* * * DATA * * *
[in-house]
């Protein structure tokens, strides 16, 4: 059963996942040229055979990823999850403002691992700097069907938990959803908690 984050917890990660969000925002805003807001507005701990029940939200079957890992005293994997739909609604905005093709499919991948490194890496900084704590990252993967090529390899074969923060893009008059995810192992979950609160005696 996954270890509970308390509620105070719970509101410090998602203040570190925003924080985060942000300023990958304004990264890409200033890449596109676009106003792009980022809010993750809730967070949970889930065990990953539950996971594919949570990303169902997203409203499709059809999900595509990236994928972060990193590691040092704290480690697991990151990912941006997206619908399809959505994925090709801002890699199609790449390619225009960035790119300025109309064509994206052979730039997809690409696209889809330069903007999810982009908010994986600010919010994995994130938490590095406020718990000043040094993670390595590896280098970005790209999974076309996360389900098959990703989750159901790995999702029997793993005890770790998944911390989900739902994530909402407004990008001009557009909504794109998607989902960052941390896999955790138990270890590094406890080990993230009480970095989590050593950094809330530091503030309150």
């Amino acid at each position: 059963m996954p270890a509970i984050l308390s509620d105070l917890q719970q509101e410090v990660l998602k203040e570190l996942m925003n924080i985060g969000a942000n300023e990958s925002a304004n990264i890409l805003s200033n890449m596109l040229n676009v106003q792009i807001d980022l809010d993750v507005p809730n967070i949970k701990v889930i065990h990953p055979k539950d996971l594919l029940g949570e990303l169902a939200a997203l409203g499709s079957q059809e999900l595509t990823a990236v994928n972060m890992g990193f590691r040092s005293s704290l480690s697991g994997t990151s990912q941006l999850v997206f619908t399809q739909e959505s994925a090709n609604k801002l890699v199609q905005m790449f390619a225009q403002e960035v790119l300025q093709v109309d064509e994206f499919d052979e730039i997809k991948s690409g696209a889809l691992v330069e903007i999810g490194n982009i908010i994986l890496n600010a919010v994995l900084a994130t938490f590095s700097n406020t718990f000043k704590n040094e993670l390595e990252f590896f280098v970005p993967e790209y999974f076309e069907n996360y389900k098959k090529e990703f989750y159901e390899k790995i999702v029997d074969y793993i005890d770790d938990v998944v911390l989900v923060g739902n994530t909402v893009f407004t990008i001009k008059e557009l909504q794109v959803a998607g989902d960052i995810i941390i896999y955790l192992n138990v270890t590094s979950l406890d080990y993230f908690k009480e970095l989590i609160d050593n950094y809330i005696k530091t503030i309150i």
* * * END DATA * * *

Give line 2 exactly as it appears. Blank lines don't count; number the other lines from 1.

């Protein structure tokens, strides 16, 4: 059963996942040229055979990823999850403002691992700097069907938990959803908690 984050917890990660969000925002805003807001507005701990029940939200079957890992005293994997739909609604905005093709499919991948490194890496900084704590990252993967090529390899074969923060893009008059995810192992979950609160005696 996954270890509970308390509620105070719970509101410090998602203040570190925003924080985060942000300023990958304004990264890409200033890449596109676009106003792009980022809010993750809730967070949970889930065990990953539950996971594919949570990303169902997203409203499709059809999900595509990236994928972060990193590691040092704290480690697991990151990912941006997206619908399809959505994925090709801002890699199609790449390619225009960035790119300025109309064509994206052979730039997809690409696209889809330069903007999810982009908010994986600010919010994995994130938490590095406020718990000043040094993670390595590896280098970005790209999974076309996360389900098959990703989750159901790995999702029997793993005890770790998944911390989900739902994530909402407004990008001009557009909504794109998607989902960052941390896999955790138990270890590094406890080990993230009480970095989590050593950094809330530091503030309150």